This plant, brought to England by Captain Cook, looks and tastes like spinach. Its leaves are covered with minute dots that reflect the sun.
Tetragonia tetragonioides (or previously T.expansa) is a leafy groundcover also known as New Zealand Spinach, Warrigal Greens, Kokihi (Māori language), Sea Spinach, Botany Bay Spinach, Tetragon and Cook’s Cabbage. It is native to New Zealand, Australia, Japan, Chile and Argentina.
The species, rarely used by Māori or other indigenous people as a leaf vegetable, was first mentioned by Captain Cook. It was immediately picked, cooked, and pickled to help fight scurvy, and taken with the crew of the Endeavour. It spread when the explorer and botanist Joseph Banks took seeds back to Kew Gardens during the latter half of the 18th century. For two centuries T.tetragonioides was the only cultivated vegetable that originated from Australia and New Zealand.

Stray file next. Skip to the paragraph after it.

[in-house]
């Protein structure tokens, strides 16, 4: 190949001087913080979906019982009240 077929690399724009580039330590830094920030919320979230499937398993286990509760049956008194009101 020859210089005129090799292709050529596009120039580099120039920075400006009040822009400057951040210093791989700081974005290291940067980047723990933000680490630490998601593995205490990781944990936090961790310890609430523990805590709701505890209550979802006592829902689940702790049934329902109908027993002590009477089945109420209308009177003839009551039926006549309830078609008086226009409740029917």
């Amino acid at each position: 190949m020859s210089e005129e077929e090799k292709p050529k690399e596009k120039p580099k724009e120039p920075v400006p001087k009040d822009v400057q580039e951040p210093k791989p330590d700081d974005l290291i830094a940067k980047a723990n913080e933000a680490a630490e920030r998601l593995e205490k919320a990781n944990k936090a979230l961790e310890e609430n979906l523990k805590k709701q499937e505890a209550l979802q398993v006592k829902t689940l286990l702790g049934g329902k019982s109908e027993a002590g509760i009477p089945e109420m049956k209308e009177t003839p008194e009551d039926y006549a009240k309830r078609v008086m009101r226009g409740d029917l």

The species prefer a moist environment for growth. The plant grows flat on the ground. The leaves of the plant are 3–15 cm long, triangular in shape and bright green. The leaves are thick, and covered with tiny papillae that look like waterdrops on the top and bottom of the leaves. The flowers of the plant are yellow, and the fruit is a small, hard pod covered with small horns. The plant is a halophyte and grows well in saline ground.